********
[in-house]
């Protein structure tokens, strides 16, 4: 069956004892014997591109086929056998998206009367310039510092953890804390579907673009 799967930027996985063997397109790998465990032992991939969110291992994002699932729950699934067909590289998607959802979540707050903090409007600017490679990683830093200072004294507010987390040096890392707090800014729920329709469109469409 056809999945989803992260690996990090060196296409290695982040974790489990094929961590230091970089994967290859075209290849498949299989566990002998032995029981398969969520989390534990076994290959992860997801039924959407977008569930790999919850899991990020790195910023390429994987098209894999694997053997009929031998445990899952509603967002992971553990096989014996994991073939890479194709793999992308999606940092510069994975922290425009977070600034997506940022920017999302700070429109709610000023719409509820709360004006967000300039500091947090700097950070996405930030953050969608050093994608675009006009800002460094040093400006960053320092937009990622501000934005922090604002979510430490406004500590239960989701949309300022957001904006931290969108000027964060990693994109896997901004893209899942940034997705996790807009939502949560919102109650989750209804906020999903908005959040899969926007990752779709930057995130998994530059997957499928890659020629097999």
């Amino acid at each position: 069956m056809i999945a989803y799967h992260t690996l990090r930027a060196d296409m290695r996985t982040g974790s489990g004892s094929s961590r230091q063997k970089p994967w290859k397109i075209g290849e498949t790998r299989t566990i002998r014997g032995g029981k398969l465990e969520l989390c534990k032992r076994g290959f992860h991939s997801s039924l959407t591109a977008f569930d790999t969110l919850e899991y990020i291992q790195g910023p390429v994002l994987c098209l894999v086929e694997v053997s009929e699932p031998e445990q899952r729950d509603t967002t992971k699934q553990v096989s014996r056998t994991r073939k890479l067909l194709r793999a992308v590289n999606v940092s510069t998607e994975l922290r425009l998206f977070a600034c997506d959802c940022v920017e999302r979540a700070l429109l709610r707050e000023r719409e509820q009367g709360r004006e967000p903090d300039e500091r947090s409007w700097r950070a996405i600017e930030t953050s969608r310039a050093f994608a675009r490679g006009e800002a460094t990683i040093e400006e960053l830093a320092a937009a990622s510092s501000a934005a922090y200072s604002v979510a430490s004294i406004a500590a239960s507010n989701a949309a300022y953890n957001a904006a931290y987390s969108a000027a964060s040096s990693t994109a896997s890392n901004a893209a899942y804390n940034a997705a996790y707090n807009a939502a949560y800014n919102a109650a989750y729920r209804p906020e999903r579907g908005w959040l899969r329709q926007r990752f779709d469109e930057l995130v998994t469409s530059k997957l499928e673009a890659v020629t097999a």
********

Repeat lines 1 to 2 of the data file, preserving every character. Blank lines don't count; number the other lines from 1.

[in-house]
């Protein structure tokens, strides 16, 4: 069956004892014997591109086929056998998206009367310039510092953890804390579907673009 799967930027996985063997397109790998465990032992991939969110291992994002699932729950699934067909590289998607959802979540707050903090409007600017490679990683830093200072004294507010987390040096890392707090800014729920329709469109469409 056809999945989803992260690996990090060196296409290695982040974790489990094929961590230091970089994967290859075209290849498949299989566990002998032995029981398969969520989390534990076994290959992860997801039924959407977008569930790999919850899991990020790195910023390429994987098209894999694997053997009929031998445990899952509603967002992971553990096989014996994991073939890479194709793999992308999606940092510069994975922290425009977070600034997506940022920017999302700070429109709610000023719409509820709360004006967000300039500091947090700097950070996405930030953050969608050093994608675009006009800002460094040093400006960053320092937009990622501000934005922090604002979510430490406004500590239960989701949309300022957001904006931290969108000027964060990693994109896997901004893209899942940034997705996790807009939502949560919102109650989750209804906020999903908005959040899969926007990752779709930057995130998994530059997957499928890659020629097999």